“Oh no!” Dr. Iwolomo exclaimed when Omonigho narrated to him what Phony Angel did to her some minutes ago. “I was glad when you told me that someone was with you,” he continued, “But I sensed that she was ignorant about the complications amounting from a rape, when she said you hadn’t exhibited mood swings.”
He was aghast, when Erobot told him what Phony Angel had uttered a few minutes ago. Although he didn’t have to, he apologised for the result of the wrong choice Erobot had made; the choice of who had what it took, to support her.
“We are going to breathe in and out, six times,” he was telling Erobot over the phone, when she had to open the door to stem Phony Angel’s persistent knocking. That was when Phony Angel saw her, so messed up. messed up. The following morning, Erobot felt compelled to thank her. So, she went to Phony Angel’s room and ended up sharing more of her struggles; exposing herself. But at the time, she hadn’t thought of it that way. How could she? Phony Angel prayed with her and helped Erobot with her breathing exercises, which had helped put her to sleep the previous night.
Here and now, at 5:50am, Erobot has lost count of the number of flashbacks, she has had of the yesterday’s incident. But she knows that the memory will remain as vivid as the one of November 2013. She remembered returning from a bathroom break, to the classroom, where a debate on rape was raging. That heated discourse was making the rounds in her head now, after having successfully robbed her of sleep. To be honest, it was also the implication of what she had walked in on, that was making her head pound. Just as it had made her heart pound, the day before.
At the workshop, Phony Angel’s piece had been read and critiqued in Erobot’s absence. So, she still doesn’t know what it was about. But Jon Bone had called for creative pieces, in which rapists were held accountable for their actions. He had also asked that men – not just women – write about rape. Chichungfu mentioned that he had written a book about rape before chipping in, “Men also do get raped.”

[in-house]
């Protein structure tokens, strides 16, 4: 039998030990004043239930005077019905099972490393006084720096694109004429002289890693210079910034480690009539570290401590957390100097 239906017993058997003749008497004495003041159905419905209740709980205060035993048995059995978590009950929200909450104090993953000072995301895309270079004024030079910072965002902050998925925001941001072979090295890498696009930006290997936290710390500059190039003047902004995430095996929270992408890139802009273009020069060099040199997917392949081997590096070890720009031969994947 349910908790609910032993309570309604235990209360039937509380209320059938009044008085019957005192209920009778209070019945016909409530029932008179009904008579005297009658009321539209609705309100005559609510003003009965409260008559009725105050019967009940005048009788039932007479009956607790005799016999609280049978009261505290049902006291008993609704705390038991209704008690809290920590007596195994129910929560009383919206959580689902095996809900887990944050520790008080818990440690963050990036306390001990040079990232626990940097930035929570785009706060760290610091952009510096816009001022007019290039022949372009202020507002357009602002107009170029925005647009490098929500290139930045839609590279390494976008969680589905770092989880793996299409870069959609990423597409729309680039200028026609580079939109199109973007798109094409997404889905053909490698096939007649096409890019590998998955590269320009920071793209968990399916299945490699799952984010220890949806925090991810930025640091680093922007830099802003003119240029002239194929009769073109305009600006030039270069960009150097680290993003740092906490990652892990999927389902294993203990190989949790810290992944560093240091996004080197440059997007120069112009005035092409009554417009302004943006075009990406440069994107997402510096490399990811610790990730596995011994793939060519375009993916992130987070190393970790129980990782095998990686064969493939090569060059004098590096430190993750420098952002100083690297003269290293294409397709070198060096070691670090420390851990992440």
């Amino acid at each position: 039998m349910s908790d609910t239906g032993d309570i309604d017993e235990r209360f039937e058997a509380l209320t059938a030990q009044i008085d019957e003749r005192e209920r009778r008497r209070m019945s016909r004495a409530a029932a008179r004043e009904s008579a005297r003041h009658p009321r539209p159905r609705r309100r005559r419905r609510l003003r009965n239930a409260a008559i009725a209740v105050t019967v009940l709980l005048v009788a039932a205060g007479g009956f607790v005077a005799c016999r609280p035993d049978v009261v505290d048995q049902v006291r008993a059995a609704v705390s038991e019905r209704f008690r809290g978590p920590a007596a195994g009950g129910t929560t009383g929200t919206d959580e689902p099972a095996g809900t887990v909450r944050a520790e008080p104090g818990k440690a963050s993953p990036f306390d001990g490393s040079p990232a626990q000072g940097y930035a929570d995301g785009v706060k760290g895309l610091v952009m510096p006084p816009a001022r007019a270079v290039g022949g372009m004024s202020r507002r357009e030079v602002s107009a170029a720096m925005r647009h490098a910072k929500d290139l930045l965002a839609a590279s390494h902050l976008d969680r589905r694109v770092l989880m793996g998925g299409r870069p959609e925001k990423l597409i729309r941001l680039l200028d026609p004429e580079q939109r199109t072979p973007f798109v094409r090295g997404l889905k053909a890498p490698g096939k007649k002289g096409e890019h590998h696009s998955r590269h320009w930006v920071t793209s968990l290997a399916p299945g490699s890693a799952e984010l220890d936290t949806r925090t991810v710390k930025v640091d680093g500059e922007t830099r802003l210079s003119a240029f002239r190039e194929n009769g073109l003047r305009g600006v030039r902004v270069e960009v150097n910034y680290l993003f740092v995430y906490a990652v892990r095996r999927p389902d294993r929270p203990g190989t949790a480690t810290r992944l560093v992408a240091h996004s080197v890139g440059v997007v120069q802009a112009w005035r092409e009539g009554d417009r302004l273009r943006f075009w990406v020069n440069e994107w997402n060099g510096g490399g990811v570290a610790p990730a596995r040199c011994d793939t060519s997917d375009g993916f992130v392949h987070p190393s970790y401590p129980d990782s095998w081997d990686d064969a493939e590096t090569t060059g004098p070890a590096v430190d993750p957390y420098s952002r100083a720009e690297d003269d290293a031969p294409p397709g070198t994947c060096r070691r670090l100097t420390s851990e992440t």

“Nigerians are highly insensitive people, so won’t understand when you talk about words that have been designed to shame,” Dr. Iwolomo had surmised when Erobot told him that her contribution to the workshop – of asking the participants towrite and positively recreate narratives of insensitivity to rape survivors out there – had caused her to be treated like a criminal. She had only requested they be sensitive with choices of words ‘because a rape victim could be in their midst’. That comment had opened the floodgates; suddenly everybody had an opinion.
Phony Angel had made a rather lengthy speech, in which she had said, “People can’t be walking on egg shells around you.” She had concluded by yelling “Erobot, you have to pull yourself together and move on!” before storming out of class. Erobot wasn’t even sure whether Phony Angel heard her ask, “Have you been raped? Do you even know what it really means?”
“How dare you ask such a question?!” Google, another woman yelled back at Erobot, before exiting the class in pursuit of Phony Angel.
“I know I committed a crime … being gang-raped was my crime. And I will be sentenced when members of the jury are ready. But I have died again. This time, to fellow women who just make noise about rape yet aid rapists; abuse-advocates who get their fix from being in the spotlight talking about rape but shame … just to re-traumatise survivors over and over again. This time, also to you reading this” Erobot scribbles in her jotter, before leaving it on her bed and heading for the bathroom …
EROBOT ON TRIAL is a serialised, true story.